Western wonder

By Alex Dahm14 January 2009

Potain luffer at work in Perth, Australia

Potain luffer at work in Perth, Australia

Former New Zealander Gino DeCesare founded D&G Hoist and Crane Hire back in September 1998 with long-time friend David Keating. The pair started out with a self-erecting Potain HD-40 tower crane, offering a maximum capacity of 4 tonnes and a 35 m jib.

Since then the company has increased its turnover to about AU$ 35 million (US$30.4 million) and has 89 employees. D&G Hoist's success is based on the constant investment of new cranes and selling machines that are more than five years old. In this way, they have been successful in keeping overheads and maintenance costs to a minimum, while supplying their customers with the latest cranes that are no more than 2.5 years old. Due to the young age of the fleet the cranes have very little downtime.

Potain appointed D&G as its official importer for Western Australia (WA) 10 years ago and the company recently sold its 100th crane. Seventy of these cranes are owned and operated by D&G itself, while 20 of them were sold directly to their customers along with additional services. They include servicing, erection and dismantling and, in some cases, supplying the operator. Some 10 cranes have been sold outside Australia, with one of them going to the Maldives.

Competitive

D&G is also the authorised Potain distributor for Australia's Northern Territories. Initially, Potain supplied the familiar hammerhead tower cranes to Australia but, to be competitive with local tower crane manufacturing giant Favco, D&G also offers luffing jib tower cranes.

Favco continues to produce mainly diesel driven tower cranes, while Potain models are fully electric. In cases where the main power supply is not sufficient, D&G can provide diesel generators. Electric cranes have less environmental impact at the point of use and are gradually becoming more popular. Main advantages are less noise and pollution, no refuelling is needed and there is less maintenance, according to D&G.

The most popular Potain tower cranes in the D&G fleet include the MR-615; MCR-225, with a 14 tonne capacity and 55 m jib that can lift 2.15 tonnes at the tip; and the MR-295 H-20, with a 60 m jib and 20 tonne lift capacity.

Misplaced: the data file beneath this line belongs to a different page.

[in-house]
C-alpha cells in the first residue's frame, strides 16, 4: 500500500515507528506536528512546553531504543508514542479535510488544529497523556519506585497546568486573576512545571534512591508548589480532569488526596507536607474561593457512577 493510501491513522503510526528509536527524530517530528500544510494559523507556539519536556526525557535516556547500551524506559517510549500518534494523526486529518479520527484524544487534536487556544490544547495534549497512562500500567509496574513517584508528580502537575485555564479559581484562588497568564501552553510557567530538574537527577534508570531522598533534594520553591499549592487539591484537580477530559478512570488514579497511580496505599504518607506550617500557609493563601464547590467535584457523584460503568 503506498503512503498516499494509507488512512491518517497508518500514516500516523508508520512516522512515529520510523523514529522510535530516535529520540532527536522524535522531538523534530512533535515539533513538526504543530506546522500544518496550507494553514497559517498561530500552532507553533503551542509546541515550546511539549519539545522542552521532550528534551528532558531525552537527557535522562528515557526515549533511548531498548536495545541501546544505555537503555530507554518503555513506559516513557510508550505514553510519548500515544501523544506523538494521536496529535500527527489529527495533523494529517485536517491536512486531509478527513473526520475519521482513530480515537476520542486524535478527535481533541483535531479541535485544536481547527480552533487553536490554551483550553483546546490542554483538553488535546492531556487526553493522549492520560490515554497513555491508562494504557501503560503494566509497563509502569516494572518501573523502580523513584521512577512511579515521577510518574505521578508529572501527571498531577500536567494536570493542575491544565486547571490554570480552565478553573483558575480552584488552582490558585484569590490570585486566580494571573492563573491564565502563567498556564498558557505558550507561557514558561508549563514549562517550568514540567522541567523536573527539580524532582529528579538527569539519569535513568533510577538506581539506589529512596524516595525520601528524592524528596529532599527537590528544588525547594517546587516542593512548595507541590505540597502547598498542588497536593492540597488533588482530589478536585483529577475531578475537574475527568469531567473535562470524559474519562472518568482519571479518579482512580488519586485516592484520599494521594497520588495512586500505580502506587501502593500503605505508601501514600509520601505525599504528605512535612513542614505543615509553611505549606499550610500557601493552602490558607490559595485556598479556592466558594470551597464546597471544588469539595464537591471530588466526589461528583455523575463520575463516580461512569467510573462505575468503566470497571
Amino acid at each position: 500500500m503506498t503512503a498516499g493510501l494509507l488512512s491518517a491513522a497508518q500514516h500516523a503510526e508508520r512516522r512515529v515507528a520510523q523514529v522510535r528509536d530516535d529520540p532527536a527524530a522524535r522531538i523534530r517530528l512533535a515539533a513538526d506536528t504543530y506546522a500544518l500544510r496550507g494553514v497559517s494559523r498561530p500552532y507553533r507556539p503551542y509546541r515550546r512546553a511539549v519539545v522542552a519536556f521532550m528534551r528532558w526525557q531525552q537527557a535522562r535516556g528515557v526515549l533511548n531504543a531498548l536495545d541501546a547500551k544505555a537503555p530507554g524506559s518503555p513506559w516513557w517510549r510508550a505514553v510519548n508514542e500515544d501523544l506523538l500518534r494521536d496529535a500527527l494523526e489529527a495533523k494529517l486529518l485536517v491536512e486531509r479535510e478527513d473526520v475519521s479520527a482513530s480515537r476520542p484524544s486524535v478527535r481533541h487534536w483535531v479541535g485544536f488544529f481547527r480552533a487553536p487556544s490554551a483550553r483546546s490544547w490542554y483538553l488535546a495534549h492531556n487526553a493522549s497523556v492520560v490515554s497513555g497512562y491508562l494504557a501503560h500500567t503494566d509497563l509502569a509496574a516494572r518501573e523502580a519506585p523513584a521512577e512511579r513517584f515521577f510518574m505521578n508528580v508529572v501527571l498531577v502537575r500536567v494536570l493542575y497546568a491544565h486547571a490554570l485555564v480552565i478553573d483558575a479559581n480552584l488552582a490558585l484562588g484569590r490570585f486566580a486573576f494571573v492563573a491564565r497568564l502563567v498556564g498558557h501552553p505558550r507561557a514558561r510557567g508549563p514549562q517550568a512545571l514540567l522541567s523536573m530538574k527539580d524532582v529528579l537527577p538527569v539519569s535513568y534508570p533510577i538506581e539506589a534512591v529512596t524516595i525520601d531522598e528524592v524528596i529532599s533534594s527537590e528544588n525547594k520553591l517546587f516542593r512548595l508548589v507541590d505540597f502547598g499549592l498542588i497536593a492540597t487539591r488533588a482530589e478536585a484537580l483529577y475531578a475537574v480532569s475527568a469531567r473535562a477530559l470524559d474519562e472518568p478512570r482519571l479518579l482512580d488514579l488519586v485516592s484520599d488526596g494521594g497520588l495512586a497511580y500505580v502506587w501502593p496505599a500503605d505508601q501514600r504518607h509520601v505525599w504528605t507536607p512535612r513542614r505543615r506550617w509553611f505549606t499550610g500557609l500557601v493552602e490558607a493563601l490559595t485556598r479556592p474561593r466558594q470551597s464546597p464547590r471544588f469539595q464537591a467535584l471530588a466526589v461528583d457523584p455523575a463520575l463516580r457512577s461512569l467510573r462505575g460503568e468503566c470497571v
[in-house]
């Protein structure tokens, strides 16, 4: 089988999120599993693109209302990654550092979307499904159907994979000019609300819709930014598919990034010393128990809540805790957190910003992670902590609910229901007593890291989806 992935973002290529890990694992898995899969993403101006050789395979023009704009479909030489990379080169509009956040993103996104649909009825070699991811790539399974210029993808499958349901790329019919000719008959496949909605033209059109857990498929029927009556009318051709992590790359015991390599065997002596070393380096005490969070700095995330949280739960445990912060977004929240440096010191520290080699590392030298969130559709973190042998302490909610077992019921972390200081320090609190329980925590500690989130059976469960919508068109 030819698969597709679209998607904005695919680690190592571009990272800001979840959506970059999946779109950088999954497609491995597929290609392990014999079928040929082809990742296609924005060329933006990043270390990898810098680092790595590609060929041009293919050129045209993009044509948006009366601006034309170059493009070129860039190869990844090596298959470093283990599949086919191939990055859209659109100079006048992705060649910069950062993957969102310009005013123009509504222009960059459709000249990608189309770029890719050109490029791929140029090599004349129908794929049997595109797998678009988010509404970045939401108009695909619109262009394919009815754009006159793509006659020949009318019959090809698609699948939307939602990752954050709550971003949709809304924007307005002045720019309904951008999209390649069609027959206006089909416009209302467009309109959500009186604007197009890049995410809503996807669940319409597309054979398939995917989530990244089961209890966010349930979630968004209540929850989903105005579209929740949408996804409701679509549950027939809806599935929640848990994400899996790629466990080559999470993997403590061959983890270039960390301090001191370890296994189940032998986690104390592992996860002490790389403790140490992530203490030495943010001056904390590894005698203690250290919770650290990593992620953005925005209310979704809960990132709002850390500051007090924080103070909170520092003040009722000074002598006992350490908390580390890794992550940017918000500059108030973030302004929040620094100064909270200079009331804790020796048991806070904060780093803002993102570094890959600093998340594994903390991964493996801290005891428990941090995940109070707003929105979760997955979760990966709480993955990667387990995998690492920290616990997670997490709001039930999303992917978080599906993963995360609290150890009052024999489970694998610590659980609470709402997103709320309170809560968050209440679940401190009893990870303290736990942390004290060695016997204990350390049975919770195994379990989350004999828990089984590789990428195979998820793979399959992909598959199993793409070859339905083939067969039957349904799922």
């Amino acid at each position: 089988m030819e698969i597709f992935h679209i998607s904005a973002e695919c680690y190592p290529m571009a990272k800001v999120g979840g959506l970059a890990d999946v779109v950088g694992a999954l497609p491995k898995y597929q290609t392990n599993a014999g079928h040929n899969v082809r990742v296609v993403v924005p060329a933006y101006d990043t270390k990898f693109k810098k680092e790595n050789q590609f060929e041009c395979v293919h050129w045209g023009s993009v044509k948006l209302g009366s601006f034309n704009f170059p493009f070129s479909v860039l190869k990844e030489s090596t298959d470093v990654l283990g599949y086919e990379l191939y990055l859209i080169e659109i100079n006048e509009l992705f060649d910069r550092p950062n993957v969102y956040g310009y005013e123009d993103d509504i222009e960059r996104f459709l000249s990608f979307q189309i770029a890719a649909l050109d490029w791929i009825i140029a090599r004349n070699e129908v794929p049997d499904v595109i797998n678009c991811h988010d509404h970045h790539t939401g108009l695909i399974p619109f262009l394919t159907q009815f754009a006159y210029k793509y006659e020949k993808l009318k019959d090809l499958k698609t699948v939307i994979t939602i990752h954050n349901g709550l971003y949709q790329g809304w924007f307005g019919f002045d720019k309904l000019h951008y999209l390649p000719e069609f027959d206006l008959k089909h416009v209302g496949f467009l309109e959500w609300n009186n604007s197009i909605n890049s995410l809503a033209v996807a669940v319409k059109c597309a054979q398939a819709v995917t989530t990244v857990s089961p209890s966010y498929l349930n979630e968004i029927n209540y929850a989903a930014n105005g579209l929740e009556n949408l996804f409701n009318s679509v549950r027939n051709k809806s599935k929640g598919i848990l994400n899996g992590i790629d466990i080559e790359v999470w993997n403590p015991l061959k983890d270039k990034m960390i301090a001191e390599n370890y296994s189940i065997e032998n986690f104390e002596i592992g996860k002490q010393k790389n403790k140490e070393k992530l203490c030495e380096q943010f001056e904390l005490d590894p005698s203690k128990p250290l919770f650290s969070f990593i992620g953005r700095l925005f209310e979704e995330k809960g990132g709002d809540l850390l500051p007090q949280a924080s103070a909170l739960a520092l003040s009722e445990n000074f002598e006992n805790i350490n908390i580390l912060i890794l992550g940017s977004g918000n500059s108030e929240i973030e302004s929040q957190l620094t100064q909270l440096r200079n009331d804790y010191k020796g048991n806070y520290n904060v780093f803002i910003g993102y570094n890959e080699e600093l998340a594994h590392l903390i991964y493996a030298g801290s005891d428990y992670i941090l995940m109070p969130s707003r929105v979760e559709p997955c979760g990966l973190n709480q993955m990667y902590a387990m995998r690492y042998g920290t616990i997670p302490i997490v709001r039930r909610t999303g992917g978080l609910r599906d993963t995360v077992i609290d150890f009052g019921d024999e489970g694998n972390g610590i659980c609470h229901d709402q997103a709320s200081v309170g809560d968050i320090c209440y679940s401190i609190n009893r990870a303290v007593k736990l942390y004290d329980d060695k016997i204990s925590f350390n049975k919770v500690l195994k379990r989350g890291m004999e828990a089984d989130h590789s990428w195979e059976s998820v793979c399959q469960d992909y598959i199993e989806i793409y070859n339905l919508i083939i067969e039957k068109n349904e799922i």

Big share

Gino DeCesare estimates that the company has an 80 to 90% share of the Perth tower crane rental market and claims it is the biggest of its kind in Western Australia. D&G's main competitor is Perth-based Toms Cranes, which operates Favco towers.

The utilisation rate of D&G's rental fleet is about 80% with average rental periods ranging from 8 to 24 months per unit, DeCesare says. In addition to the Potain dealership, D&G has a licence for Preston work platforms and has between 50 and 60 units. The company also imports concrete buckets from Italy as an additional service.

A major contributor to D&G's success is the hands-on approach of DeCesare and Keating. Their goal is to supply the best service to their clients and keep the cranes running. This explains why so many luffing jib cranes are now used in Perth, with their advantage over hammerhead cranes. In constructing high-rise buildings with a limited site area, the luffing jib can access narrow spaces between buildings more easily then a hammerhead tower crane.

Expansion

In 2003 Keating and DeCesare acquired mobile crane rental business Northern Suburbs Crane Hire to meet the increasing need to erect and dismantle their own rental tower cranes.

The D&G philosophy has been incorporated into Northern Suburbs, with old cranes being sold off and replaced with the newest and latest Grove and Terex Demag models. Again, this approach means low overheads, low maintenance costs and satisfied customers, DeCesare explains.

Northern Suburbs' 16-strong fleet includes a 220 tonne capacity Grove GMK6220, a 160 tonne Demag AC 160-2, two 130 tonne capacity Grove GMK5130s, three 80 tonne Demag AC 80s, two 55 tonne Grove GMK3055s, a 130 tonne Grove GMK5130-2, a 100 tonne Grove GMK-4100, a 55 tonne Tadano and three Australian manufactured Franna pick-and-carry cranes. The largest and newest addition to the fleet is a new 350 tonne capacity Terex Demag AC 350 all terrain.

Prices of machinery have drastically increased, says DeCesare. "Two years ago we bought a 15 tonne Franna pick and carry crane for AU$200,000 (US$175,000), now that same crane is costing AU$300,000 (US$262,000)."

Despite the price increases, Northern Suburbs Crane Hire replaced all it cranes with new ones in the three years from 2003 to 2006, creating a fleet with an average age of two years, which is based at the company yard in Malaga, just north of Perth.

Transport services for Keating and DeCesare's equipment are subcontracted to local transport companies but, the author speculates, the next phase of expansion could see D&G Hoist & Crane Hire adding a transport division in the near future.

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